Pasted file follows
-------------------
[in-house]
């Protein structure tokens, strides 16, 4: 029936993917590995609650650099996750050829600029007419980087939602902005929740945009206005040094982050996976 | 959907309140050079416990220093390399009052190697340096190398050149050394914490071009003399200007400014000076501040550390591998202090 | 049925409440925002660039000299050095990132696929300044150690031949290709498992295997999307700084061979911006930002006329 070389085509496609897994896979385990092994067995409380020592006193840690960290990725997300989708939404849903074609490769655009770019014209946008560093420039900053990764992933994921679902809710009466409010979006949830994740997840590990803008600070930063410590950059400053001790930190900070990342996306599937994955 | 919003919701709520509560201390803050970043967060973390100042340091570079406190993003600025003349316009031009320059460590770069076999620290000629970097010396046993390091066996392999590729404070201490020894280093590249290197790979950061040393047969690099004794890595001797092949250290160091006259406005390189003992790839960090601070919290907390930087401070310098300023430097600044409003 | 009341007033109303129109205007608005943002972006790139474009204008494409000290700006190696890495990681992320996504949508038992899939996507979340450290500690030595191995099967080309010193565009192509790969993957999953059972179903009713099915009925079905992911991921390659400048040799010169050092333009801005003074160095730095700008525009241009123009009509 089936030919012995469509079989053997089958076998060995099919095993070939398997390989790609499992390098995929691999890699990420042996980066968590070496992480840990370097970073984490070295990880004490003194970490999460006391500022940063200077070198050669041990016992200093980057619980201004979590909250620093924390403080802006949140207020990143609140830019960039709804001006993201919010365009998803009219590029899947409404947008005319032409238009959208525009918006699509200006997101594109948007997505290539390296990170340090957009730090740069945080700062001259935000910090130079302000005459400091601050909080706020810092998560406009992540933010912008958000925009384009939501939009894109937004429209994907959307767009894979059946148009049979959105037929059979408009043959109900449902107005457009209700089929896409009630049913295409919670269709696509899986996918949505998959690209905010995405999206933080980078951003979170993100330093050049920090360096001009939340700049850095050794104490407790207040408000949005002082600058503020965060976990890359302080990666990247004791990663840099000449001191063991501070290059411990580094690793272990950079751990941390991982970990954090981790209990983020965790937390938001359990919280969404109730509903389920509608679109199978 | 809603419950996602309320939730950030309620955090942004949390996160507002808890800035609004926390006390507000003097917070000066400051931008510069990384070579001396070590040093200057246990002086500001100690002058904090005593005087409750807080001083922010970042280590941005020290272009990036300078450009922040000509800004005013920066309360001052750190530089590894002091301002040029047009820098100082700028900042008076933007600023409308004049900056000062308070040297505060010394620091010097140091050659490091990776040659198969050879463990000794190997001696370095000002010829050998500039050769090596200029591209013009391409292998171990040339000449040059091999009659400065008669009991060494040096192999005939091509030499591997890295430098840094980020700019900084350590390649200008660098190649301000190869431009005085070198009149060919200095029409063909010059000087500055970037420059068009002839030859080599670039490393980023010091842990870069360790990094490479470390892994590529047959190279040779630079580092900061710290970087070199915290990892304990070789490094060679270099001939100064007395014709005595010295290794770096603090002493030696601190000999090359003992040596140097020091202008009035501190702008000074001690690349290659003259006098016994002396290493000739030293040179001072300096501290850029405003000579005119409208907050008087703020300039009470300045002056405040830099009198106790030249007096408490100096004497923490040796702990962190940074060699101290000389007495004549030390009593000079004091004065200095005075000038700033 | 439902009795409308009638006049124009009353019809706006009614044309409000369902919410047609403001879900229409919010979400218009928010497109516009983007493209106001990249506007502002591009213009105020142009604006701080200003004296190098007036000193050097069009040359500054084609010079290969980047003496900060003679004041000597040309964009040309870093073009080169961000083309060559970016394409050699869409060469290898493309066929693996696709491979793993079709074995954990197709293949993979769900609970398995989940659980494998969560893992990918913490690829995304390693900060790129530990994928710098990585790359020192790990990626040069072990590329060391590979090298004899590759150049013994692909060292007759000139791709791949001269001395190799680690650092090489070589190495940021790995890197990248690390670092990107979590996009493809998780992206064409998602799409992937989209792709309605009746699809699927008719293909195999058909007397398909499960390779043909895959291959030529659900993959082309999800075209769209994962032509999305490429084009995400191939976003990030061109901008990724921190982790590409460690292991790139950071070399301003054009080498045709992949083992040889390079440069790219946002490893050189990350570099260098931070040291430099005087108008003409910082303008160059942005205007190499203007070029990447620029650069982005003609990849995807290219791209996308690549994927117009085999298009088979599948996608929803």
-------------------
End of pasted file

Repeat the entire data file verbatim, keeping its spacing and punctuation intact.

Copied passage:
[in-house]
């Protein structure tokens, strides 16, 4: 029936993917590995609650650099996750050829600029007419980087939602902005929740945009206005040094982050996976 | 959907309140050079416990220093390399009052190697340096190398050149050394914490071009003399200007400014000076501040550390591998202090 | 049925409440925002660039000299050095990132696929300044150690031949290709498992295997999307700084061979911006930002006329 070389085509496609897994896979385990092994067995409380020592006193840690960290990725997300989708939404849903074609490769655009770019014209946008560093420039900053990764992933994921679902809710009466409010979006949830994740997840590990803008600070930063410590950059400053001790930190900070990342996306599937994955 | 919003919701709520509560201390803050970043967060973390100042340091570079406190993003600025003349316009031009320059460590770069076999620290000629970097010396046993390091066996392999590729404070201490020894280093590249290197790979950061040393047969690099004794890595001797092949250290160091006259406005390189003992790839960090601070919290907390930087401070310098300023430097600044409003 | 009341007033109303129109205007608005943002972006790139474009204008494409000290700006190696890495990681992320996504949508038992899939996507979340450290500690030595191995099967080309010193565009192509790969993957999953059972179903009713099915009925079905992911991921390659400048040799010169050092333009801005003074160095730095700008525009241009123009009509 089936030919012995469509079989053997089958076998060995099919095993070939398997390989790609499992390098995929691999890699990420042996980066968590070496992480840990370097970073984490070295990880004490003194970490999460006391500022940063200077070198050669041990016992200093980057619980201004979590909250620093924390403080802006949140207020990143609140830019960039709804001006993201919010365009998803009219590029899947409404947008005319032409238009959208525009918006699509200006997101594109948007997505290539390296990170340090957009730090740069945080700062001259935000910090130079302000005459400091601050909080706020810092998560406009992540933010912008958000925009384009939501939009894109937004429209994907959307767009894979059946148009049979959105037929059979408009043959109900449902107005457009209700089929896409009630049913295409919670269709696509899986996918949505998959690209905010995405999206933080980078951003979170993100330093050049920090360096001009939340700049850095050794104490407790207040408000949005002082600058503020965060976990890359302080990666990247004791990663840099000449001191063991501070290059411990580094690793272990950079751990941390991982970990954090981790209990983020965790937390938001359990919280969404109730509903389920509608679109199978 | 809603419950996602309320939730950030309620955090942004949390996160507002808890800035609004926390006390507000003097917070000066400051931008510069990384070579001396070590040093200057246990002086500001100690002058904090005593005087409750807080001083922010970042280590941005020290272009990036300078450009922040000509800004005013920066309360001052750190530089590894002091301002040029047009820098100082700028900042008076933007600023409308004049900056000062308070040297505060010394620091010097140091050659490091990776040659198969050879463990000794190997001696370095000002010829050998500039050769090596200029591209013009391409292998171990040339000449040059091999009659400065008669009991060494040096192999005939091509030499591997890295430098840094980020700019900084350590390649200008660098190649301000190869431009005085070198009149060919200095029409063909010059000087500055970037420059068009002839030859080599670039490393980023010091842990870069360790990094490479470390892994590529047959190279040779630079580092900061710290970087070199915290990892304990070789490094060679270099001939100064007395014709005595010295290794770096603090002493030696601190000999090359003992040596140097020091202008009035501190702008000074001690690349290659003259006098016994002396290493000739030293040179001072300096501290850029405003000579005119409208907050008087703020300039009470300045002056405040830099009198106790030249007096408490100096004497923490040796702990962190940074060699101290000389007495004549030390009593000079004091004065200095005075000038700033 | 439902009795409308009638006049124009009353019809706006009614044309409000369902919410047609403001879900229409919010979400218009928010497109516009983007493209106001990249506007502002591009213009105020142009604006701080200003004296190098007036000193050097069009040359500054084609010079290969980047003496900060003679004041000597040309964009040309870093073009080169961000083309060559970016394409050699869409060469290898493309066929693996696709491979793993079709074995954990197709293949993979769900609970398995989940659980494998969560893992990918913490690829995304390693900060790129530990994928710098990585790359020192790990990626040069072990590329060391590979090298004899590759150049013994692909060292007759000139791709791949001269001395190799680690650092090489070589190495940021790995890197990248690390670092990107979590996009493809998780992206064409998602799409992937989209792709309605009746699809699927008719293909195999058909007397398909499960390779043909895959291959030529659900993959082309999800075209769209994962032509999305490429084009995400191939976003990030061109901008990724921190982790590409460690292991790139950071070399301003054009080498045709992949083992040889390079440069790219946002490893050189990350570099260098931070040291430099005087108008003409910082303008160059942005205007190499203007070029990447620029650069982005003609990849995807290219791209996308690549994927117009085999298009088979599948996608929803």